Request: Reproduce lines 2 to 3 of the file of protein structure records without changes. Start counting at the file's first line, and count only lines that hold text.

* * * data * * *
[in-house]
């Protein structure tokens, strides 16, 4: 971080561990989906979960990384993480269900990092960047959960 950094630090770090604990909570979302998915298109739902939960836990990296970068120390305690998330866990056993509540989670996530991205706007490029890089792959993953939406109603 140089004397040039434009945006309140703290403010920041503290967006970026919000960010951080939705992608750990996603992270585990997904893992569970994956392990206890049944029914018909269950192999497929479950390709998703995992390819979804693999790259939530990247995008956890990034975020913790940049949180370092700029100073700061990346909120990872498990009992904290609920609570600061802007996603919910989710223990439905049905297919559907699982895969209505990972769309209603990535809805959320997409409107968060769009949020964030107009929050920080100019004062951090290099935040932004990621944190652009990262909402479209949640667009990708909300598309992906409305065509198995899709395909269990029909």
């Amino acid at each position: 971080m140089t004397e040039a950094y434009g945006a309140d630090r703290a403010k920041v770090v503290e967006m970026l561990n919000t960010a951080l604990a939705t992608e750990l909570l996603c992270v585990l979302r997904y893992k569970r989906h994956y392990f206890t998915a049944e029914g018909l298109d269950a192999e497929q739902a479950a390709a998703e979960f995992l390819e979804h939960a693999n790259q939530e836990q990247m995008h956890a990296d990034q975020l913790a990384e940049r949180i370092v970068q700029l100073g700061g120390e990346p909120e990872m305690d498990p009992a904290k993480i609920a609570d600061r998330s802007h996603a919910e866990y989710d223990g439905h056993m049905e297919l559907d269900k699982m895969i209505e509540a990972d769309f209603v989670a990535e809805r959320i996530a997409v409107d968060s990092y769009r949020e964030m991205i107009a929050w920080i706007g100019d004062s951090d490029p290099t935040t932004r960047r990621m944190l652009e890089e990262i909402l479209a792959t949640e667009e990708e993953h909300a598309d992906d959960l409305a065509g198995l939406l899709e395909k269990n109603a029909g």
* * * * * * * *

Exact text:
């Protein structure tokens, strides 16, 4: 971080561990989906979960990384993480269900990092960047959960 950094630090770090604990909570979302998915298109739902939960836990990296970068120390305690998330866990056993509540989670996530991205706007490029890089792959993953939406109603 140089004397040039434009945006309140703290403010920041503290967006970026919000960010951080939705992608750990996603992270585990997904893992569970994956392990206890049944029914018909269950192999497929479950390709998703995992390819979804693999790259939530990247995008956890990034975020913790940049949180370092700029100073700061990346909120990872498990009992904290609920609570600061802007996603919910989710223990439905049905297919559907699982895969209505990972769309209603990535809805959320997409409107968060769009949020964030107009929050920080100019004062951090290099935040932004990621944190652009990262909402479209949640667009990708909300598309992906409305065509198995899709395909269990029909």
């Amino acid at each position: 971080m140089t004397e040039a950094y434009g945006a309140d630090r703290a403010k920041v770090v503290e967006m970026l561990n919000t960010a951080l604990a939705t992608e750990l909570l996603c992270v585990l979302r997904y893992k569970r989906h994956y392990f206890t998915a049944e029914g018909l298109d269950a192999e497929q739902a479950a390709a998703e979960f995992l390819e979804h939960a693999n790259q939530e836990q990247m995008h956890a990296d990034q975020l913790a990384e940049r949180i370092v970068q700029l100073g700061g120390e990346p909120e990872m305690d498990p009992a904290k993480i609920a609570d600061r998330s802007h996603a919910e866990y989710d223990g439905h056993m049905e297919l559907d269900k699982m895969i209505e509540a990972d769309f209603v989670a990535e809805r959320i996530a997409v409107d968060s990092y769009r949020e964030m991205i107009a929050w920080i706007g100019d004062s951090d490029p290099t935040t932004r960047r990621m944190l652009e890089e990262i909402l479209a792959t949640e667009e990708e993953h909300a598309d992906d959960l409305a065509g198995l939406l899709e395909k269990n109603a029909g």